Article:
Is it worth it? Yes. The space in the market for a paper that is critical, readable, incisive, has character and insight, looks where others won’t and speaks its mind is still there. It just has to cost less and make more money. Easy.


Indie’s Kelner interviewed

May 25, 2009

“I love newspapers and I love this newspaper. It’s my grand amour.” My old boss and friend Simon Kelner of The Independent. Human dynamo, bon viveur and journalist to the core. I fondly remember one of his many catchphrases, dredged from the depths of his time covering rugby league: “We may be a crap team,” he would say fondly, “but at least we have a good time.” I probably owe him money.


Time next to make content pay?

March 22, 2009

More reports that some leading media are considering a turn to paid content. “Because there’s too much ad inventory on the Internet, Time Inc. publications including SI.com, Time.com, CNNMoney.com and EW.com will experiment with mixing paid and free content in the next 8 months, EVP John Squires told reporters gathered today at the company’s NYC headquarters,” reports the Business Insider.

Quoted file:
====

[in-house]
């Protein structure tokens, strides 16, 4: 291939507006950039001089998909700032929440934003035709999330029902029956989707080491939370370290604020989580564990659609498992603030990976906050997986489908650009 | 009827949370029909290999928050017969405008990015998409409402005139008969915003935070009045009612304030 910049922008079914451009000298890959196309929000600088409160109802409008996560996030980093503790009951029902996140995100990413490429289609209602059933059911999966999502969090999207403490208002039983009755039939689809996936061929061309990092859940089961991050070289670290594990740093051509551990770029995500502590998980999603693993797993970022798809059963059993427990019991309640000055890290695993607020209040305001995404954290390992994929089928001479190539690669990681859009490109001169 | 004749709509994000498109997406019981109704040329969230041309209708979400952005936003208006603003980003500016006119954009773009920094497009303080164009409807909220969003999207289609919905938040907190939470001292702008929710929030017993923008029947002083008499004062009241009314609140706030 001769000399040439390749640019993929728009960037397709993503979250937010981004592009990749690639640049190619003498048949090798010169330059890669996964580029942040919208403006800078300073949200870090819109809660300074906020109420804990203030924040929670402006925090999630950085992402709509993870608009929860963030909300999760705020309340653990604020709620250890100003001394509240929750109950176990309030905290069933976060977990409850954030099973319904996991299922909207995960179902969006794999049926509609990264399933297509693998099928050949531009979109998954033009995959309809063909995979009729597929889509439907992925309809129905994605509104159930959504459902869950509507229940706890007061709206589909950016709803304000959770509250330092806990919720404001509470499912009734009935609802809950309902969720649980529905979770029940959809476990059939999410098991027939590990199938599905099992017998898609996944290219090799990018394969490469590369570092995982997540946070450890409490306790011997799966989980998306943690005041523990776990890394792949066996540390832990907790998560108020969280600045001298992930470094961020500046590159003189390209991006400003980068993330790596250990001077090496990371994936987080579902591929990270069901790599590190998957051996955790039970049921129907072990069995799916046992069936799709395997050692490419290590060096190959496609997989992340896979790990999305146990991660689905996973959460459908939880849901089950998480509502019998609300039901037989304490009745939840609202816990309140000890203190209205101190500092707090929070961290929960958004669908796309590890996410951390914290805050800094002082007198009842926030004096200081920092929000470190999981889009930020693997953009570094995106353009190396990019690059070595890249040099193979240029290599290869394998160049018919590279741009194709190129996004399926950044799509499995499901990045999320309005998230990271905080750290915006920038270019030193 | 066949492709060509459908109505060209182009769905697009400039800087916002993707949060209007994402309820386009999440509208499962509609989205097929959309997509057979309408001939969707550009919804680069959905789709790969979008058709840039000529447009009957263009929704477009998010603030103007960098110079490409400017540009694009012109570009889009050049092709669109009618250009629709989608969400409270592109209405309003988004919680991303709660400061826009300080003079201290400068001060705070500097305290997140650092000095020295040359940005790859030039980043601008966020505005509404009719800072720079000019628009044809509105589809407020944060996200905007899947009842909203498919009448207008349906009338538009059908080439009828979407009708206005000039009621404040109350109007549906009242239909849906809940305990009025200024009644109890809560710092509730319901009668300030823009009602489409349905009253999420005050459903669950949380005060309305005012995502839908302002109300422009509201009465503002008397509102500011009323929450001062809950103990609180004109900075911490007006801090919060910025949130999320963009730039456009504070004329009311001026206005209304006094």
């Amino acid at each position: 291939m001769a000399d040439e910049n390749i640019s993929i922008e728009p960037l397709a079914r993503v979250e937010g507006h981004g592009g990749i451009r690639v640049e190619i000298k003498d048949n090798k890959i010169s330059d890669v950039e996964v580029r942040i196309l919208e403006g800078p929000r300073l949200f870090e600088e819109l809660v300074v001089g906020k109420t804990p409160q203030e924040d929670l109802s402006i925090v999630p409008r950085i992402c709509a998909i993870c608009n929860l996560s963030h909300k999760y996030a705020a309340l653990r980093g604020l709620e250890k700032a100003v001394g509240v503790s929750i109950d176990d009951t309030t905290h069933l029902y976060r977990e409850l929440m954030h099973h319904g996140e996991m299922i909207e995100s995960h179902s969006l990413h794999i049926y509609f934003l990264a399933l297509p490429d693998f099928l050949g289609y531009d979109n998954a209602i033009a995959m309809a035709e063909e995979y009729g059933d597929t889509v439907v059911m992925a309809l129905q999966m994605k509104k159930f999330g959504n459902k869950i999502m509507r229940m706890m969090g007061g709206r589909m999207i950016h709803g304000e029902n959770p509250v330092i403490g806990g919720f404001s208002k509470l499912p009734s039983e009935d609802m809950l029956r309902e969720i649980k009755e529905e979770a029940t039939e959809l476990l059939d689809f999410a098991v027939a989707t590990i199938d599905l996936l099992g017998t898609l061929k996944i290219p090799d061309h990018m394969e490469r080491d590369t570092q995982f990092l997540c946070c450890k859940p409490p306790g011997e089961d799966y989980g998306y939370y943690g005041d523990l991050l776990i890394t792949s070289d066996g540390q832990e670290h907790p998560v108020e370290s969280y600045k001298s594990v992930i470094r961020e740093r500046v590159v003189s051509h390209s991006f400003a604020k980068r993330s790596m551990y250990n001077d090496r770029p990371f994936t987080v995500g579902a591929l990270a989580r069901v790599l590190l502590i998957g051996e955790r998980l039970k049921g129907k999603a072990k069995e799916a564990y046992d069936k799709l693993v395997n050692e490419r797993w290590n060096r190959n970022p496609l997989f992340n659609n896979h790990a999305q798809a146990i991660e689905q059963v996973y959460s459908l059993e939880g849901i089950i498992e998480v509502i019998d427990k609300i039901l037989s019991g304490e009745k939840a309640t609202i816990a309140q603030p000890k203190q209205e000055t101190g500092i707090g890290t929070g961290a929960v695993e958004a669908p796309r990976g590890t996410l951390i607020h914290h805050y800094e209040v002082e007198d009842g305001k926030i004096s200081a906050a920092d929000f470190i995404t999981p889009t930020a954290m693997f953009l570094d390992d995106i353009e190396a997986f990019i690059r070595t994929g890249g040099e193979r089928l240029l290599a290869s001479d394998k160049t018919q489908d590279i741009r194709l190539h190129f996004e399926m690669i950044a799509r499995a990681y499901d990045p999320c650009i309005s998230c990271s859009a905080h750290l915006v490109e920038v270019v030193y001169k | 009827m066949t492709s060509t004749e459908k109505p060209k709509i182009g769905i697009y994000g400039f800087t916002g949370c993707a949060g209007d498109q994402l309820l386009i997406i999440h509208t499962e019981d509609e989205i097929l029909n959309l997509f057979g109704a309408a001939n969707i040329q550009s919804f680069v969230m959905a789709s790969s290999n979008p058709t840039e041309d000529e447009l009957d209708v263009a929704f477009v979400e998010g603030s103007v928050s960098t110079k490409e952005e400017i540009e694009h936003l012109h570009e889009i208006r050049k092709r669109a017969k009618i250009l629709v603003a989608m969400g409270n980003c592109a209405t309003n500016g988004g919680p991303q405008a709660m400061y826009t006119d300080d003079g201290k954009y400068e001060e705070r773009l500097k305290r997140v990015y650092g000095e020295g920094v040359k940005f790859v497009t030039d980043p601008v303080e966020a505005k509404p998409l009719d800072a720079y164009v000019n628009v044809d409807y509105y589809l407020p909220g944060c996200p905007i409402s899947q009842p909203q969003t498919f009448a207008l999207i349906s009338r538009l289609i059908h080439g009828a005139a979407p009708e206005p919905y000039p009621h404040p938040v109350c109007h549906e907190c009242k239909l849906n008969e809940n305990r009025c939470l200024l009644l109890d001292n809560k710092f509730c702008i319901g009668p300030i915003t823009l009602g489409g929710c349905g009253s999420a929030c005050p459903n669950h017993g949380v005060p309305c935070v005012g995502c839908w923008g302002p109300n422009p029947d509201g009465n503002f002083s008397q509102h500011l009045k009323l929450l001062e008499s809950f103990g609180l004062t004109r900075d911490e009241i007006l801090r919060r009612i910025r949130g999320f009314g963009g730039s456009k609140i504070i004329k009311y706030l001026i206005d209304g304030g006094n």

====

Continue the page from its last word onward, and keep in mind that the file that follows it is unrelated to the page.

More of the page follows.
“Could The Independent be the the next newspaper to charge for its online content?” asks PaidContent, and of course then answers its own question a bit but not completely. “Very possibly, according to newly appointed Independent News and Media CEO designate Gavin O’Reilly, who took over from father, Tony, last week. He tells The Telegraph (ironically, the article doesn’t appear to be online): “Our experience has been that the web is a financially deflationary area. I think we will see more and more content moving to subscription… We are looking at some charge structure.”‘

New York’s Newsday has already announced its intention to try, which evokes criticism from RecoveringJournalist. “Newspapers have enough problems right now without trying to deliberately (as opposed to accidentally) cripple their Web businesses. But Newsday is going to try.”


Independent cuts

March 13, 2009

The Independent, my old newspaper, is going through cuts.